The crisis created by Islamists’ seizure of one of Algeria’s most valuable gas fields and the ruthless response from the army has left its government facing lasting, damaging fallout, analysts say.
The army assault on the gas complex that has left a number of expatriate workers dead and dozens unaccounted for confirmed the Algerian military’s reputation for taking no prisoners in its confrontations with Islamists.
But even if the army ends up slaying every last one of the gunmen, the fact that a group of Libya-based militants was able to enter the country and take over such a heavily-guarded site is a severe blow to the government’s security credentials.
The authoritarian regime in Algiers has long presented itself to the West as a bulwark against ‘terrorism’ in an increasingly unstable region.
And its ability to ensure the safety of foreign businesses and their employees operating in the country is primordial for a government that generates 75 per cent of its revenues from the oil and gas sector, which also accounts for nearly half the country’s economic output and almost all of its exports.
The prospect of any fresh investment from Japan, in particular, do not look good in the short-term given the furious reaction in Tokyo to the speed with which the army resorted to force, having spurned offers of assistance from British and U.S. special forces.
With 10 Japanese nationals still unaccounted for, Prime Minister Shinzo Abe on Saturday branded the hostage takers “despicable” but Tokyo’s wrath was also focused on the Algerian authorities, whom they accuse of blundering into military action without any consideration of the implications for the lives of the hostages.
Britain, whose oil giant BP partly operates the gas field at the centre of the drama, has also made clear its displeasure at not being consulted on the tactics deployed.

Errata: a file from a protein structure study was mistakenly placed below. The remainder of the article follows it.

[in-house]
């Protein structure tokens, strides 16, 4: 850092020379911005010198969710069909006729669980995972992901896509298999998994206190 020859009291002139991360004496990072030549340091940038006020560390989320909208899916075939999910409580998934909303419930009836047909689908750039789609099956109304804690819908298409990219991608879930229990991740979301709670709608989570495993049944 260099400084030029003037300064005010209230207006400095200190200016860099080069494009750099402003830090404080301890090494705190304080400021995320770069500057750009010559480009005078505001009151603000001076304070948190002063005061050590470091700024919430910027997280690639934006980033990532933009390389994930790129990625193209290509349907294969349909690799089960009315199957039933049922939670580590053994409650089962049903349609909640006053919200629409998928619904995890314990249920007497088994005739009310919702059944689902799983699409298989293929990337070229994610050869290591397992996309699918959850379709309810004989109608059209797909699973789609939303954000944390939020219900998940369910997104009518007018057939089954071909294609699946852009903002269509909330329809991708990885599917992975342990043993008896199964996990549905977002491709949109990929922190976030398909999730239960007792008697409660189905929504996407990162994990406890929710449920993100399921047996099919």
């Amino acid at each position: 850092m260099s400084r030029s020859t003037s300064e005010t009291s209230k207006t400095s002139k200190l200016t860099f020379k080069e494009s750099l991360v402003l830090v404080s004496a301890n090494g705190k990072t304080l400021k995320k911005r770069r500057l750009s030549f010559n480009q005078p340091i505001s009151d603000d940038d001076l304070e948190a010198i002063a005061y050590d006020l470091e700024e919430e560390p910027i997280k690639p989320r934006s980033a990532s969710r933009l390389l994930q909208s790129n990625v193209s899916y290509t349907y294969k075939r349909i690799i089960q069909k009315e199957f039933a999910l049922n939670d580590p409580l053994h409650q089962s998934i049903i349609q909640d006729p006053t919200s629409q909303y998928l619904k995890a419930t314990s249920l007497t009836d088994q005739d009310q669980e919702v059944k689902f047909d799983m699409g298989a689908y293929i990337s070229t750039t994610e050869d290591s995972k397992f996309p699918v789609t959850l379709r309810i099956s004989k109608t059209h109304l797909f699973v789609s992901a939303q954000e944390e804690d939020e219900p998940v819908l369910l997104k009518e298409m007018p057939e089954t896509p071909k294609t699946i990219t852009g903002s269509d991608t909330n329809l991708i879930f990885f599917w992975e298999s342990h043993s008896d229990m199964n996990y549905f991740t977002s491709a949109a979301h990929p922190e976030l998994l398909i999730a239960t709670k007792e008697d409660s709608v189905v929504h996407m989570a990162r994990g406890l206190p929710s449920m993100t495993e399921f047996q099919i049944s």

BP is seen as unlikely to give up any of its lucrative Algerian assets, but security concerns will now, inevitably, weigh heavily on future investment decisions.
Only France has refrained from any form of implied criticism, a stance analysts say reflects the permanently fraught nature of relations between Paris and its former colony, and the fact that the French Air Force requires access to Algerian airspace for its bombing campaign in neighbouring Mali.
However it turns out, the hostage taking is a great coup for its alleged mastermind, the one-eyed Islamist leader, Mokhtar BelMokhtar.
Events of the last few days have also stirred up unhappy memories of the civil war among many Algerians that has been reflected in critical press coverage of the government’s handling of the crisis.
Throughout the bloody chaos that engulfed Algeria in the 1990s and left up to 200,000 of its citizens dead, the oil sector was left unscathed — and the fear now is that a hugely important red line has been breached.
Analysts also fear that the attack, which the Islamists have framed as revenge for French bombing in Mali, could exacerbate divisions within the regime over the decision to cooperate with the former colonial power.